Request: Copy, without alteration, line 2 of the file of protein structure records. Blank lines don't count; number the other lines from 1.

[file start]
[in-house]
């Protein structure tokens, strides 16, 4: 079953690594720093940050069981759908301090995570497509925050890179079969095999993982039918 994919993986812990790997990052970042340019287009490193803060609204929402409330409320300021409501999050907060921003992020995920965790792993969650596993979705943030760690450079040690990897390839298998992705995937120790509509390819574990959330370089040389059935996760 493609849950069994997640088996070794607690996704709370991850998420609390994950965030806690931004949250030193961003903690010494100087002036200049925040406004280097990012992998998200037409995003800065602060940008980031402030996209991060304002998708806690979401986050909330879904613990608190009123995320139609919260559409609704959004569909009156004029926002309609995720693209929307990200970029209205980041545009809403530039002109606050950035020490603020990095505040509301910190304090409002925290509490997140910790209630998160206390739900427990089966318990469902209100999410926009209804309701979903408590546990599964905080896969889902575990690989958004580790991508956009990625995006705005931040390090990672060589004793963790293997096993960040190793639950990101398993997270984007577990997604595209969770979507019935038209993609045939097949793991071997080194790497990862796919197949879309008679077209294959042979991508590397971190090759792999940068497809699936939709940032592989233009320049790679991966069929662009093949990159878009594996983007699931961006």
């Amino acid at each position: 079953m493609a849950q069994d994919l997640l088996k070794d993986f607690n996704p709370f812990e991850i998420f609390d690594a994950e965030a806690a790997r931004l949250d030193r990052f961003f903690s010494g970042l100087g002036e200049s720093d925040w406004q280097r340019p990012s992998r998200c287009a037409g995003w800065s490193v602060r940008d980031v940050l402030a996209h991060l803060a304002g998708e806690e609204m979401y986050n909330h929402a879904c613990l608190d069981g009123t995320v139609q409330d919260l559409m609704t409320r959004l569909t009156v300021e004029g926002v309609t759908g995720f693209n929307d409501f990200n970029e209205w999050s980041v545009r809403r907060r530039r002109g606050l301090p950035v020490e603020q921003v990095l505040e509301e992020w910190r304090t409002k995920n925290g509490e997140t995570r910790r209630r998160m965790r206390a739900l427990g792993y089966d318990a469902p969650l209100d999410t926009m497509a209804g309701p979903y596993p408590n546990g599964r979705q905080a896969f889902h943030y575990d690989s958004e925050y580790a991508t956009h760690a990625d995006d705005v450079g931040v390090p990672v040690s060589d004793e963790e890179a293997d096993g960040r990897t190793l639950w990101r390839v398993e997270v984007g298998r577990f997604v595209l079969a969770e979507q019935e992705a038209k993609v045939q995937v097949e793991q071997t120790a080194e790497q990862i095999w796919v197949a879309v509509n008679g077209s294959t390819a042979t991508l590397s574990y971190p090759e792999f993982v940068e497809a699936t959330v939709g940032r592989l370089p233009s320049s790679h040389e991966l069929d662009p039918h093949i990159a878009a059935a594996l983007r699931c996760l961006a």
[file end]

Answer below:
């Protein structure tokens, strides 16, 4: 079953690594720093940050069981759908301090995570497509925050890179079969095999993982039918 994919993986812990790997990052970042340019287009490193803060609204929402409330409320300021409501999050907060921003992020995920965790792993969650596993979705943030760690450079040690990897390839298998992705995937120790509509390819574990959330370089040389059935996760 493609849950069994997640088996070794607690996704709370991850998420609390994950965030806690931004949250030193961003903690010494100087002036200049925040406004280097990012992998998200037409995003800065602060940008980031402030996209991060304002998708806690979401986050909330879904613990608190009123995320139609919260559409609704959004569909009156004029926002309609995720693209929307990200970029209205980041545009809403530039002109606050950035020490603020990095505040509301910190304090409002925290509490997140910790209630998160206390739900427990089966318990469902209100999410926009209804309701979903408590546990599964905080896969889902575990690989958004580790991508956009990625995006705005931040390090990672060589004793963790293997096993960040190793639950990101398993997270984007577990997604595209969770979507019935038209993609045939097949793991071997080194790497990862796919197949879309008679077209294959042979991508590397971190090759792999940068497809699936939709940032592989233009320049790679991966069929662009093949990159878009594996983007699931961006």